I've quite a specific question regarding participle clauses. I recently wrote:

"Having painted what he bothered, John began packing his brushes."

Or should it be:

"Having painted what he had bothered, John began packing his brushes."

Even though the first example sounds better; logically, John firstly had been bothered to paint the bare walls, and after that he started packing.

Thank you for any input.

  • The clauses in bold are meaningless and unnatural at best, and ungrammatical at worst. How can you say "He painted the thing(s) that he bothered"? Think about it. – user36764 Aug 11 '16 at 11:31
  • The second one sounds a little better to me, although both are a little odd. If I interpret you correctly, you mean "He painted as much as he bothered to"? – stangdon Aug 11 '16 at 11:59
  • @stangdon Yes, like in the idiom "I cannot be bothered," well, John could be bothered, but only with painting some of it. – Jakub Aug 11 '16 at 12:17
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    One way would be to say: Having painted what he wanted, John began packing up his brushes. – user36764 Aug 11 '16 at 12:29
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    @Jakub It is time to invoke FumbleFingers's Perfect Truism: ”Don’t use the perfect unless you need it.” I would phrase it as: Having painted what he pleased... – P. E. Dant Aug 11 '16 at 17:15

Bother has a couple of meanings, one is "to disturb", and bother with X or bother to X means "to do X given that X is considered a non-required or unimportant task".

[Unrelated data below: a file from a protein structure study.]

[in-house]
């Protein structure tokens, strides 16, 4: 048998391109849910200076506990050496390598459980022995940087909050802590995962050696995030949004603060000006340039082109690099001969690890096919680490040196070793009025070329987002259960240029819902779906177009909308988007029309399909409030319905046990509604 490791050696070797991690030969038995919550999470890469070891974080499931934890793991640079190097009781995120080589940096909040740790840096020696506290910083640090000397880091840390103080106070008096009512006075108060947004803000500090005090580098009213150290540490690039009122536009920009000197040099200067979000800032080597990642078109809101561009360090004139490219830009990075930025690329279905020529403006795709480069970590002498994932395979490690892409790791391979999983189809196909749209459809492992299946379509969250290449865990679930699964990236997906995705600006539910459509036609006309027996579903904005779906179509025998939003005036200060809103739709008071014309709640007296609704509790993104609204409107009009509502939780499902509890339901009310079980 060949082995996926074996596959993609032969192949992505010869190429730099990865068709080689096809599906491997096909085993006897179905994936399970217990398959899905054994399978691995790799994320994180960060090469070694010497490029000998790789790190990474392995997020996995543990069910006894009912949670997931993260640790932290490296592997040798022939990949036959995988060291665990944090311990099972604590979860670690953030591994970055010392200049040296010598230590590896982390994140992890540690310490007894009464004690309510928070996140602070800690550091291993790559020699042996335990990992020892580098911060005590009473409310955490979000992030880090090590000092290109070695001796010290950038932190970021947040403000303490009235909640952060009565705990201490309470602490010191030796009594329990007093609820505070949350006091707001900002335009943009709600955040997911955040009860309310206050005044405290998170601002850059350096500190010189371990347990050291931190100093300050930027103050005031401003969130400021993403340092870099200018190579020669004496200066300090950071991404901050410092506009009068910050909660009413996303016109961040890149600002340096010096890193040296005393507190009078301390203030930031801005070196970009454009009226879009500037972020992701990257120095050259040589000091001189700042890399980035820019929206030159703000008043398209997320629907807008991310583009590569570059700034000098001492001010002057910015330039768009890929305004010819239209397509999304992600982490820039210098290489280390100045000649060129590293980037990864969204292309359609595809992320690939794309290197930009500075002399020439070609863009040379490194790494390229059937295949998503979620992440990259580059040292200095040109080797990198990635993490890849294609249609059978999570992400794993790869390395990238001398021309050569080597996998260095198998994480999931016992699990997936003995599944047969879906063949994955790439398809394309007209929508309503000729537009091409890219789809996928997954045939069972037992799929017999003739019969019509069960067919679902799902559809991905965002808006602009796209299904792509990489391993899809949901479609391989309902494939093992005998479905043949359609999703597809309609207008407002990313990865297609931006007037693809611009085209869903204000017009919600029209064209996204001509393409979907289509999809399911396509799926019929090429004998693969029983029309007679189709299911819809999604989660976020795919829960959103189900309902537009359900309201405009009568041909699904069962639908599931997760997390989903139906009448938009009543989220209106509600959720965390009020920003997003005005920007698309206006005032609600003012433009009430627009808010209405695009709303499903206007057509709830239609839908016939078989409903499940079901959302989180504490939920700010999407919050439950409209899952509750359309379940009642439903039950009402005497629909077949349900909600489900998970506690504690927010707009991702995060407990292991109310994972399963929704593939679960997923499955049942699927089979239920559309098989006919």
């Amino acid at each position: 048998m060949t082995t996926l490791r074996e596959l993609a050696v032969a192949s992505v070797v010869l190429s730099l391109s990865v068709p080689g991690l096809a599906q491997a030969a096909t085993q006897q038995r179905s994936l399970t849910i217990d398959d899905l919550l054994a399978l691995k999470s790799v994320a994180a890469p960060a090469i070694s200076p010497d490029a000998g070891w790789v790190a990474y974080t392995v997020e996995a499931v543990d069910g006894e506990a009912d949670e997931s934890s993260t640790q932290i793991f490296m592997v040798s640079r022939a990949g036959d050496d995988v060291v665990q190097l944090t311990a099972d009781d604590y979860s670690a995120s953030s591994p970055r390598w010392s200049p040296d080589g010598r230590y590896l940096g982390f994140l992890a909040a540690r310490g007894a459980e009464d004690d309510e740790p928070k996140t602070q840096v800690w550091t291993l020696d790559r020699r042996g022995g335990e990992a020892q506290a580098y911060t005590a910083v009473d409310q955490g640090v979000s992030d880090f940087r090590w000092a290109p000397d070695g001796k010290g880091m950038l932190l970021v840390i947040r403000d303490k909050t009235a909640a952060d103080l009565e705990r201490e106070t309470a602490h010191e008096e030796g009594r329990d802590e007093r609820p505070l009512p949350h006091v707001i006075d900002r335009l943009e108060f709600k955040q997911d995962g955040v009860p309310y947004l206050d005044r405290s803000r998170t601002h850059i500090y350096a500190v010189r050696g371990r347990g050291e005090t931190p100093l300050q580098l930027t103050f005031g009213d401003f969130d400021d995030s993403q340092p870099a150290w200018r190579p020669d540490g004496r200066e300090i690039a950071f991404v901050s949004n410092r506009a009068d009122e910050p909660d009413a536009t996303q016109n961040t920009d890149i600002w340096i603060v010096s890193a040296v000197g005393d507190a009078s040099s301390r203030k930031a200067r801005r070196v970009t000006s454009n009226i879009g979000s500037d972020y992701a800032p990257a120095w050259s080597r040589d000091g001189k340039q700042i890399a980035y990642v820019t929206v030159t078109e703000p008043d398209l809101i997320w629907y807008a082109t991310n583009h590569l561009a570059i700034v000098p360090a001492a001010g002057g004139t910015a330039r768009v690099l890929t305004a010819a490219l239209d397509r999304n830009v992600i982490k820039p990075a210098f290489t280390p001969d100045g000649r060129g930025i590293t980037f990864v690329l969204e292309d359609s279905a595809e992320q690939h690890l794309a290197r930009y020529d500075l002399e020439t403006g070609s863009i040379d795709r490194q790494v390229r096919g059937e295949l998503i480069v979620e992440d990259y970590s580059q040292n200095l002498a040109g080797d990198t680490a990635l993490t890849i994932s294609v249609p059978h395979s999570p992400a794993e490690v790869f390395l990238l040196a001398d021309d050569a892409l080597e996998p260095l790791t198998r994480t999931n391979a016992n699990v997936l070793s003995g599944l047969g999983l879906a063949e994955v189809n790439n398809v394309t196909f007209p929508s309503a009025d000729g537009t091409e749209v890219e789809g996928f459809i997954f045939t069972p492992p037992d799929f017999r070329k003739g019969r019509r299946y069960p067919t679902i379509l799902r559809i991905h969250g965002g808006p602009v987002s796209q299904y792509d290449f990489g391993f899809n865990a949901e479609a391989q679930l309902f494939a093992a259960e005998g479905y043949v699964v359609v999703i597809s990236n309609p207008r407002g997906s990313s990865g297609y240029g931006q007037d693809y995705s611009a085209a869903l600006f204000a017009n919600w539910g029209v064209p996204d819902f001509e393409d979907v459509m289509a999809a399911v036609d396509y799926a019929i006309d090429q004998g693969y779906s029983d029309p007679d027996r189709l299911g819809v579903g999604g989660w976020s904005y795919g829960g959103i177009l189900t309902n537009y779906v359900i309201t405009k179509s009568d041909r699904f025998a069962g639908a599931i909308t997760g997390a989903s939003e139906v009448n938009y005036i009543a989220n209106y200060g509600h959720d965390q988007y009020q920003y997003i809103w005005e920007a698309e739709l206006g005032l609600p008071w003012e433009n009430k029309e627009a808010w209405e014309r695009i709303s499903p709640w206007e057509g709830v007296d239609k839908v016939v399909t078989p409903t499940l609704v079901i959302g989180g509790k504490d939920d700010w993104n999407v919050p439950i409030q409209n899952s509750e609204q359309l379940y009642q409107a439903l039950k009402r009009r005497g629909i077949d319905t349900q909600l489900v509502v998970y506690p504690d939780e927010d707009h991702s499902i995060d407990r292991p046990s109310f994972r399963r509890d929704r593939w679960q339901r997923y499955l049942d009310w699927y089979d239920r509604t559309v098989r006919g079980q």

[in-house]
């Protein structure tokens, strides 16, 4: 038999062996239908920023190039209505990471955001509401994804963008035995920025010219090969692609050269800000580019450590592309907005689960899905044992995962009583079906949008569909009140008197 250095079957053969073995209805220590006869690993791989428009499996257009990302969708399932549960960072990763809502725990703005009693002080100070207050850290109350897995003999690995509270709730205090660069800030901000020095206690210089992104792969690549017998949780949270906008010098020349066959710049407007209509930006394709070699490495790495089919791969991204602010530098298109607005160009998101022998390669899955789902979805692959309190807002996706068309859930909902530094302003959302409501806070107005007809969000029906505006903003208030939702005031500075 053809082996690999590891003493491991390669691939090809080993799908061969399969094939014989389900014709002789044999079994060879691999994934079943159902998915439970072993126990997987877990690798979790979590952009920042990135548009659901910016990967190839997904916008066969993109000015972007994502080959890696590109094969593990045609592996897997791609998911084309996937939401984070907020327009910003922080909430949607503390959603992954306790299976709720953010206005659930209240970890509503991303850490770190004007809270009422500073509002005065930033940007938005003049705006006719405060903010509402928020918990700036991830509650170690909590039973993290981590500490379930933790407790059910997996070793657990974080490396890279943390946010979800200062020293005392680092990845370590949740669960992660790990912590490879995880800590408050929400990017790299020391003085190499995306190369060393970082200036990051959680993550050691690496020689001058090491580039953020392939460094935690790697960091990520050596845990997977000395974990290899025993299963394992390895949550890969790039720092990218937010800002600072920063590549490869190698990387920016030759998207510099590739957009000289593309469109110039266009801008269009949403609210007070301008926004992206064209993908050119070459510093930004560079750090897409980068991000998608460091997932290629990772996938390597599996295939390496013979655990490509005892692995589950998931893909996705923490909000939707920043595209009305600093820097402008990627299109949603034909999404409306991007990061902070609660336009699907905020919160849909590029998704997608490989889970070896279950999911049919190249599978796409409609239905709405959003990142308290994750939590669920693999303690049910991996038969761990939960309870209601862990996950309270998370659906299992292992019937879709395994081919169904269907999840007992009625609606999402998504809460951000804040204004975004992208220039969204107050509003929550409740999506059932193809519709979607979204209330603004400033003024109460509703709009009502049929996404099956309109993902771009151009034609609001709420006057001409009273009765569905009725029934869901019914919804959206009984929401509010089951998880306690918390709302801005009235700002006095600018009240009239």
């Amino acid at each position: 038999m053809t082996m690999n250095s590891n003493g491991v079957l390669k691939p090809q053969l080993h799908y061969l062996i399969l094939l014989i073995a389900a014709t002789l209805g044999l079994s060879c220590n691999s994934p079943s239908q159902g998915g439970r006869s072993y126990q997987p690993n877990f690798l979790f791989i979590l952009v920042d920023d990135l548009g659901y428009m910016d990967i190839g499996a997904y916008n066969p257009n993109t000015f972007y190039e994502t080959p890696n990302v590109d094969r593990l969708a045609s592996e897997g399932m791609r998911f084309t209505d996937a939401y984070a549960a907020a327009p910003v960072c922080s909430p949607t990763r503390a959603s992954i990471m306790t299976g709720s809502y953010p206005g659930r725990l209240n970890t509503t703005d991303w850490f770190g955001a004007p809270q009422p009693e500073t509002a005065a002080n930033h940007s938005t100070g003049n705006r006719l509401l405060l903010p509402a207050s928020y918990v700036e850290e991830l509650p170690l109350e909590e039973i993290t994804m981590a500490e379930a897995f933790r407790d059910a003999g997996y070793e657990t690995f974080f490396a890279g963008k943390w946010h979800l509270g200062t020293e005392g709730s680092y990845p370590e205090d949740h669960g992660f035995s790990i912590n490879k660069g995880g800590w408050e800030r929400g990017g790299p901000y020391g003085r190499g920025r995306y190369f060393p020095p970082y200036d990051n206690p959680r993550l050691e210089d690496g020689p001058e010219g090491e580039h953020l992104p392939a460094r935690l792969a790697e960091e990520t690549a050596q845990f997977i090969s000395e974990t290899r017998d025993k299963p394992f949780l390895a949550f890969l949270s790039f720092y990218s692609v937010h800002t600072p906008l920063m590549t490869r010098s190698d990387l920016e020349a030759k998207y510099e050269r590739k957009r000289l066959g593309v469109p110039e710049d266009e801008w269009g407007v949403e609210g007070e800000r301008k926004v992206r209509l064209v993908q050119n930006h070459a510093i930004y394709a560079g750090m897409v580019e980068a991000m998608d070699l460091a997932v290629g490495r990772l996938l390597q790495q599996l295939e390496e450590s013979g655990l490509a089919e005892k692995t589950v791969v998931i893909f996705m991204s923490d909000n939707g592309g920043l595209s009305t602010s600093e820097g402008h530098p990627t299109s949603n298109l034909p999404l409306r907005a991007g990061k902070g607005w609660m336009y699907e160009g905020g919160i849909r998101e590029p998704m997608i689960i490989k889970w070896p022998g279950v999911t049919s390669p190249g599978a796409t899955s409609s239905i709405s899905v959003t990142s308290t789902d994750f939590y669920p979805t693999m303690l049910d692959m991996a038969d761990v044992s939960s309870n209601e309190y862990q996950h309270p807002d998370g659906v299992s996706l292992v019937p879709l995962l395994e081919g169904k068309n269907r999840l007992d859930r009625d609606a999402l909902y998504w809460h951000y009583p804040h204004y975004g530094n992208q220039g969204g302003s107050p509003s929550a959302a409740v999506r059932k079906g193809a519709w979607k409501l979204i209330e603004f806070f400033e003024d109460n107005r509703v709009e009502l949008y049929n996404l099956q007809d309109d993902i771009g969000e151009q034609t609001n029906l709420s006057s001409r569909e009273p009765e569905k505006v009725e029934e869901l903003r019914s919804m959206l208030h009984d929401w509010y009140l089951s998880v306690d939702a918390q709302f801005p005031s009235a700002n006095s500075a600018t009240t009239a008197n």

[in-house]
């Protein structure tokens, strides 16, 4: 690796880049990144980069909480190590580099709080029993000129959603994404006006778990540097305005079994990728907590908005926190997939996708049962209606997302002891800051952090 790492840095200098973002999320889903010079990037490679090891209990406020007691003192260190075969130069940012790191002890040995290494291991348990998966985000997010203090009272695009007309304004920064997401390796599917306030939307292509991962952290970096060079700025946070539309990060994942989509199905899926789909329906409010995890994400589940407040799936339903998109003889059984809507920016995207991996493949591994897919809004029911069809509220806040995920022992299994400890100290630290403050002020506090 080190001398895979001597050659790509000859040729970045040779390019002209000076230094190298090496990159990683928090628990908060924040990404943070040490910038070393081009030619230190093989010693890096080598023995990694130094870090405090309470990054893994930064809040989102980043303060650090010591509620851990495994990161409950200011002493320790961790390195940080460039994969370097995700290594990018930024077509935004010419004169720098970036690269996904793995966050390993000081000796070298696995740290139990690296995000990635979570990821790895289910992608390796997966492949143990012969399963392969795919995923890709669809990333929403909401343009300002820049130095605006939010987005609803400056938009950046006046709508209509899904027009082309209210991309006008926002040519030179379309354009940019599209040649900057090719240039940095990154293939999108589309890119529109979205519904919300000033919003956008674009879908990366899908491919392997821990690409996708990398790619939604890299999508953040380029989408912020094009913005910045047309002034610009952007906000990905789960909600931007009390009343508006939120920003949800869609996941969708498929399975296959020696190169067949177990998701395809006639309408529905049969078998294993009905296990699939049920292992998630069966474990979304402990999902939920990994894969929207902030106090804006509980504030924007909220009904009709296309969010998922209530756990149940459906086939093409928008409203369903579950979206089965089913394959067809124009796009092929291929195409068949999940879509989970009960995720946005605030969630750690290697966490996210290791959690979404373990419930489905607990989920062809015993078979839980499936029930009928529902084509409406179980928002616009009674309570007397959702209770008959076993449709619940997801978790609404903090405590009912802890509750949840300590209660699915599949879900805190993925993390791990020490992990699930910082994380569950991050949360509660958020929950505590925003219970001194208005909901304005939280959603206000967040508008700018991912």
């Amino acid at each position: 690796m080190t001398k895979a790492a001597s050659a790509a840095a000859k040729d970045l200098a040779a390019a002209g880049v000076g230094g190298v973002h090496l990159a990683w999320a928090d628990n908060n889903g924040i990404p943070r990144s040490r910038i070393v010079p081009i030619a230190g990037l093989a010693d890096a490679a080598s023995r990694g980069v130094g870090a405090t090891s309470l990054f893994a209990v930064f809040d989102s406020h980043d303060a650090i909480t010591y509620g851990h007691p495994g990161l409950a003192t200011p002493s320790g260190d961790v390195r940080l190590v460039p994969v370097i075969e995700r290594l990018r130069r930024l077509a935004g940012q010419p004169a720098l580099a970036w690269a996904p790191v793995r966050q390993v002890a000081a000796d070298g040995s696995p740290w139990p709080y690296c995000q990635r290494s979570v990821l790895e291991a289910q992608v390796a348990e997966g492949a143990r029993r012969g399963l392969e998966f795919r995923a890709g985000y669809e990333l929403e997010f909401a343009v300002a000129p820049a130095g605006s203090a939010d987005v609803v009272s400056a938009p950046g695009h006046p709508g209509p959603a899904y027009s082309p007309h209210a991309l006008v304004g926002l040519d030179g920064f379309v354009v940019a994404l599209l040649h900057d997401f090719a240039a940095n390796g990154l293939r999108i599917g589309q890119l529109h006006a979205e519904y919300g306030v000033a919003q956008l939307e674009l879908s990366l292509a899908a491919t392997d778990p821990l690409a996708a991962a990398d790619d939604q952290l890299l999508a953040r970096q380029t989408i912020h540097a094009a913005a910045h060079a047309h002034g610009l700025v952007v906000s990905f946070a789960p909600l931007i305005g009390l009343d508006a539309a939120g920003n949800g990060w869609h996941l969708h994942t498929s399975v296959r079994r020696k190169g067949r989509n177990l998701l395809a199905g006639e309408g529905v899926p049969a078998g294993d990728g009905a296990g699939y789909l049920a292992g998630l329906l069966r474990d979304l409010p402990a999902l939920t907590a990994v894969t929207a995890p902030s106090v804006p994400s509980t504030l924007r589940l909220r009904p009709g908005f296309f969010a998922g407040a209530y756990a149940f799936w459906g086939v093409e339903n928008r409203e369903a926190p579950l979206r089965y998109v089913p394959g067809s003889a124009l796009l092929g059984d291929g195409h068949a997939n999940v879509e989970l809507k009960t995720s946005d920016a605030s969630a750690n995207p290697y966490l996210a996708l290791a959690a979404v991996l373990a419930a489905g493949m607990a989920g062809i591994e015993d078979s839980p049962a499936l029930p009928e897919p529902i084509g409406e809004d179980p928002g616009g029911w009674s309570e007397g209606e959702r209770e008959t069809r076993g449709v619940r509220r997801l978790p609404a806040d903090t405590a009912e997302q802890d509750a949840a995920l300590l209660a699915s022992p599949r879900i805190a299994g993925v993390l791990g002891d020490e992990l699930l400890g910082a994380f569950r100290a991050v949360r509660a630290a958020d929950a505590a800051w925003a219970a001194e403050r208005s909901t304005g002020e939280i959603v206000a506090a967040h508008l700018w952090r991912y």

"Having painted what he bothered, John began packing his brushes."

This sentence really sounds like you are saying he is painting a person or thing that he disturbed.

You can add the preposition "to" or "with" afterward to clarify this. To is probably the best choice.

"Having painted what he bothered to, John began packing his brushes."

The rules for using perfect or non-perfect tenses in the first phrase are the same as if you were writing a full sentence, the fact that things are a participle phrase (it's not really a clause) doesn't change anything.

Without the had, you are giving the impression John left right after he got bored with painting. With the had, there may have been something happening in between that you talked about earlier or will later talk about.

  • If I understand you correctly you're saying that fragment: "John having painted what he had wanted..." functions much in the same way as statement: "John had painted what he had wanted," is that right? Doesn't it contradict what @PaulM said in his comment(?): I think the past perfect "had wanted" is inappropriate here. "Want" is not really anterior to "paint..." – Jakub Aug 12 '16 at 8:01
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    Having painted what he bothered with or without to is skimming the surface of what is not grammatical. It really doesn't make sense. – Lambie Feb 10 '17 at 13:35

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